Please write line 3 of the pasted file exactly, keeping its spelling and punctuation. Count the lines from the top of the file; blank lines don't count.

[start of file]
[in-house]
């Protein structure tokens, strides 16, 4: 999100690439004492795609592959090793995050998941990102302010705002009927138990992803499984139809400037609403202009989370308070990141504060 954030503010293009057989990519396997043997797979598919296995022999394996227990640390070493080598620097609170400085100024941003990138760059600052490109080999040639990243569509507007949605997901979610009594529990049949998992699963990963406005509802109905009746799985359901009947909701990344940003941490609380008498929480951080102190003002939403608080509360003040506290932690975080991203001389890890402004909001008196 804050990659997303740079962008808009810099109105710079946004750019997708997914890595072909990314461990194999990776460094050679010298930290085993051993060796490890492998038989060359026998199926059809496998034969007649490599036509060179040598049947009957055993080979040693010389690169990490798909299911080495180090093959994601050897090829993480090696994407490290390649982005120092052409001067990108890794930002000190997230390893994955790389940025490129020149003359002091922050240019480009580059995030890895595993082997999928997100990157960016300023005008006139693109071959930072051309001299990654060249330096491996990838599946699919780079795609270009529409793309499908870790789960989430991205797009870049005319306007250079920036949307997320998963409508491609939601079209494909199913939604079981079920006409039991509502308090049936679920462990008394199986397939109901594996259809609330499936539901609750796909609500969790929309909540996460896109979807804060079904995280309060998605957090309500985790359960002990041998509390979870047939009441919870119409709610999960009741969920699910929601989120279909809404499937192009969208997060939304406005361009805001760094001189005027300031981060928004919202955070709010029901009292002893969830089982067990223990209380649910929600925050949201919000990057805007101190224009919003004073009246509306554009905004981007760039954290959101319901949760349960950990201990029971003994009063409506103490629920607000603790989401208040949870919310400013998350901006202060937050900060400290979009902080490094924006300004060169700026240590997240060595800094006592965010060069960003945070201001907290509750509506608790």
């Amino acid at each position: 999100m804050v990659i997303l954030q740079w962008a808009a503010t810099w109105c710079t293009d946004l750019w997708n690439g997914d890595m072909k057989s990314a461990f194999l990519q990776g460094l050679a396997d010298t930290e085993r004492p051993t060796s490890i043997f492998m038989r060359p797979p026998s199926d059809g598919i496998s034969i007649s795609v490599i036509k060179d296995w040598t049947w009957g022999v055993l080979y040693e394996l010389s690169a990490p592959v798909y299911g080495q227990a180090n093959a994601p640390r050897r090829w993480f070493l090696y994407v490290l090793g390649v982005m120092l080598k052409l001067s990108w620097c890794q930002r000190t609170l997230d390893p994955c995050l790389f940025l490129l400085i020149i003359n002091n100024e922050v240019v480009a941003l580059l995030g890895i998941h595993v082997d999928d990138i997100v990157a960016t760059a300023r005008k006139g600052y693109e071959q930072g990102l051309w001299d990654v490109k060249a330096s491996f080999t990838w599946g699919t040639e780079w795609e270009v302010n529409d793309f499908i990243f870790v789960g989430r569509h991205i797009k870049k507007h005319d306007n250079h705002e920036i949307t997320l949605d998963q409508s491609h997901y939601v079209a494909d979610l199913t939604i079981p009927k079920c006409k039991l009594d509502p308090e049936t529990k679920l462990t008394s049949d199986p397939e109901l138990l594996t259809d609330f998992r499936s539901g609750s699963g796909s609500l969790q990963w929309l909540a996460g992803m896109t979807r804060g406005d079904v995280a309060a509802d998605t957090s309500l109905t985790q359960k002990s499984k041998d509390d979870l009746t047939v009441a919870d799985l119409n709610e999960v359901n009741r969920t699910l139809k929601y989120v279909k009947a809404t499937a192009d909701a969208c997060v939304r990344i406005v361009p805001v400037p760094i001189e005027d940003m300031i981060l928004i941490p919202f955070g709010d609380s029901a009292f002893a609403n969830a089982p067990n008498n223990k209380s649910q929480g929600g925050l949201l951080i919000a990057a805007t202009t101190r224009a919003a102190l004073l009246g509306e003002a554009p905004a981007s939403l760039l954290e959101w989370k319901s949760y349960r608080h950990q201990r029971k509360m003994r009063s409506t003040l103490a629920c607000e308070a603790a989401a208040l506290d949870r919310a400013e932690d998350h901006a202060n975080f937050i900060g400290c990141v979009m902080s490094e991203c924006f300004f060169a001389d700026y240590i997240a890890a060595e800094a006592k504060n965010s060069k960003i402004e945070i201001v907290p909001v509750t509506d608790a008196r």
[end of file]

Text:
């Amino acid at each position: 999100m804050v990659i997303l954030q740079w962008a808009a503010t810099w109105c710079t293009d946004l750019w997708n690439g997914d890595m072909k057989s990314a461990f194999l990519q990776g460094l050679a396997d010298t930290e085993r004492p051993t060796s490890i043997f492998m038989r060359p797979p026998s199926d059809g598919i496998s034969i007649s795609v490599i036509k060179d296995w040598t049947w009957g022999v055993l080979y040693e394996l010389s690169a990490p592959v798909y299911g080495q227990a180090n093959a994601p640390r050897r090829w993480f070493l090696y994407v490290l090793g390649v982005m120092l080598k052409l001067s990108w620097c890794q930002r000190t609170l997230d390893p994955c995050l790389f940025l490129l400085i020149i003359n002091n100024e922050v240019v480009a941003l580059l995030g890895i998941h595993v082997d999928d990138i997100v990157a960016t760059a300023r005008k006139g600052y693109e071959q930072g990102l051309w001299d990654v490109k060249a330096s491996f080999t990838w599946g699919t040639e780079w795609e270009v302010n529409d793309f499908i990243f870790v789960g989430r569509h991205i797009k870049k507007h005319d306007n250079h705002e920036i949307t997320l949605d998963q409508s491609h997901y939601v079209a494909d979610l199913t939604i079981p009927k079920c006409k039991l009594d509502p308090e049936t529990k679920l462990t008394s049949d199986p397939e109901l138990l594996t259809d609330f998992r499936s539901g609750s699963g796909s609500l969790q990963w929309l909540a996460g992803m896109t979807r804060g406005d079904v995280a309060a509802d998605t957090s309500l109905t985790q359960k002990s499984k041998d509390d979870l009746t047939v009441a919870d799985l119409n709610e999960v359901n009741r969920t699910l139809k929601y989120v279909k009947a809404t499937a192009d909701a969208c997060v939304r990344i406005v361009p805001v400037p760094i001189e005027d940003m300031i981060l928004i941490p919202f955070g709010d609380s029901a009292f002893a609403n969830a089982p067990n008498n223990k209380s649910q929480g929600g925050l949201l951080i919000a990057a805007t202009t101190r224009a919003a102190l004073l009246g509306e003002a554009p905004a981007s939403l760039l954290e959101w989370k319901s949760y349960r608080h950990q201990r029971k509360m003994r009063s409506t003040l103490a629920c607000e308070a603790a989401a208040l506290d949870r919310a400013e932690d998350h901006a202060n975080f937050i900060g400290c990141v979009m902080s490094e991203c924006f300004f060169a001389d700026y240590i997240a890890a060595e800094a006592k504060n965010s060069k960003i402004e945070i201001v907290p909001v509750t509506d608790a008196r």